Xi Jinping tells officials to 'accept no delay' in restructuring economy
Party chief calls on business leaders and officials to 'accept no delay' in restructuring economy
New Communist Party chief Xi Jinping called for officials and business executives to stay alert to the challenges faced by China's economy, during a meeting on Sunday.
A source said Xi visited the 124th division of the 42nd Group Army in Luofushan, Huizhou city, yesterday. Xi's late father, Xi Zhongxun , served as a political commissar of the Guangzhou military district in the late '70s.
Xi is also expected to visit a Li Zhengtian a philosopher and dissident in the Cultural Revolution and who was imprisoned for calling for democracy and the rule of law. Li, now a professor at the Guangzhou Academy of Fine Arts, was rehabilitated by Xi's father, Xi Zhongxun.
In the first official report on Xi's southern tour, Xinhua said Xi met local officials and business chiefs from state-owned and private companies and stressed that the restructuring of the economy "admits no delay" if China is not to lose out internationally. Xinhua did not mention other activities on Xi's southern tour.
Xi was quoted as saing: "We should acknowledge the economic and social achievements we have made so far this year and recognise the long-term fundamentals will remain sound … meanwhile, we should recognise that adverse domestic and overseas effects will be long-term, complicated and winding. We should not run from conflicts and cover up problems."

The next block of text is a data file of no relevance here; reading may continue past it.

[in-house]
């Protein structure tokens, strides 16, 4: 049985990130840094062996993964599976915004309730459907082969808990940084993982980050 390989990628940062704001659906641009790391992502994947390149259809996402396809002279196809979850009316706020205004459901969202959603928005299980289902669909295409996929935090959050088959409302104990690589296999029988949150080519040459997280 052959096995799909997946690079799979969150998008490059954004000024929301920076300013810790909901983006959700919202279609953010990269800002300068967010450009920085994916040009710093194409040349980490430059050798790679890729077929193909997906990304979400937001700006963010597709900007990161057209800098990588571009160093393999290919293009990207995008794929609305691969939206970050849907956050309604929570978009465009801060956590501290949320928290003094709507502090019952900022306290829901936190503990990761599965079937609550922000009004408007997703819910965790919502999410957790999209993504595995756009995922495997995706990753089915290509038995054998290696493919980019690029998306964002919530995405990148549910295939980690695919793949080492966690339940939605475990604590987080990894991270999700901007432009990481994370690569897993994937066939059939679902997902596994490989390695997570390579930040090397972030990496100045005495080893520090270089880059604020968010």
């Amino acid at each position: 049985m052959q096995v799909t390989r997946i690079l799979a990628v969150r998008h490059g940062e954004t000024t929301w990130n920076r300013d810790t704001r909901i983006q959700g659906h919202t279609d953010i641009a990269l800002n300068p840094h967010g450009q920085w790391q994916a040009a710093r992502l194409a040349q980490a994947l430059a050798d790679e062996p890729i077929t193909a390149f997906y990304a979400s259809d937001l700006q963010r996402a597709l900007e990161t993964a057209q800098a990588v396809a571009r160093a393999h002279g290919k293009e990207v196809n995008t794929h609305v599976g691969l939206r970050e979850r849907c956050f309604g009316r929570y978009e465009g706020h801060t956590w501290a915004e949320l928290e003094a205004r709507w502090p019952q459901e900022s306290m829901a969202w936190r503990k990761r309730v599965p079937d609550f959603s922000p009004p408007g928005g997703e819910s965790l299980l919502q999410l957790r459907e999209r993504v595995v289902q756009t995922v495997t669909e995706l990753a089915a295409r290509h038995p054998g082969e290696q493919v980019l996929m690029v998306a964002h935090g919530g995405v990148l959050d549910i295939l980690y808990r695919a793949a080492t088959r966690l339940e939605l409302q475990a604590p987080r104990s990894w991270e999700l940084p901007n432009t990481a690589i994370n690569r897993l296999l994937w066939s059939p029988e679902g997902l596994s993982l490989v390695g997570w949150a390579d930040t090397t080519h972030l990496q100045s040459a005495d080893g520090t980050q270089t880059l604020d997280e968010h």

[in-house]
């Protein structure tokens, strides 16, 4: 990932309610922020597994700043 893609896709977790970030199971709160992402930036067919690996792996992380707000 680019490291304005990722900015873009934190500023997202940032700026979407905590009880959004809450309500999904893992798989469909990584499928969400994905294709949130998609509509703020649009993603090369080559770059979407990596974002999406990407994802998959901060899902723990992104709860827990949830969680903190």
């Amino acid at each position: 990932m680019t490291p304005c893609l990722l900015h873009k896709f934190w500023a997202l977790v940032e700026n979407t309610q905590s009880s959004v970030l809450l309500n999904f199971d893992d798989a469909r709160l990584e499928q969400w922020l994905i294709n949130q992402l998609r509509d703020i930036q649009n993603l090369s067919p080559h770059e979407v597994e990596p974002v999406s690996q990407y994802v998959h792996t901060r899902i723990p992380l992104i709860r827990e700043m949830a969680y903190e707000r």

Xinhua said Xi interacted intensively with those at the meeting, who raised problems with tax, financial and land policies, the bleak trade outlook and difficulties faced by small businesses. He also told them not to read from prepared scripts.
Xi is expected to visit Professor Li during his stay in Guangzhou, two independent sources said.
In 1974 Li was among a group of intellectuals who posted a big-character poster titled "On socialist democracy and rule of law" in Guangzhou under the pseudonym Li Yizhe during the Cultural Revolution. They were rehabilitated in late 1978 thanks to the efforts of then Guangdong party chief Xi Zhongxun. Li, 70, said he had a good impression of Xi as he had inherited "precious traditions" from revolutionaries.
"Xi Jinping spent many years as a sent-down youth, where he went through many hardships. And his fate has been closely linked with major historical events of this country," Li said. "So I really hope he'd dare to speak out and take actions, just like his father did, and listen to public sentiment."
Professor Yuan Weishi, a historian at Sun Yat-sen University in Guangzhou, said the meeting, if it happened, would send an extremely positive signal for future political reform.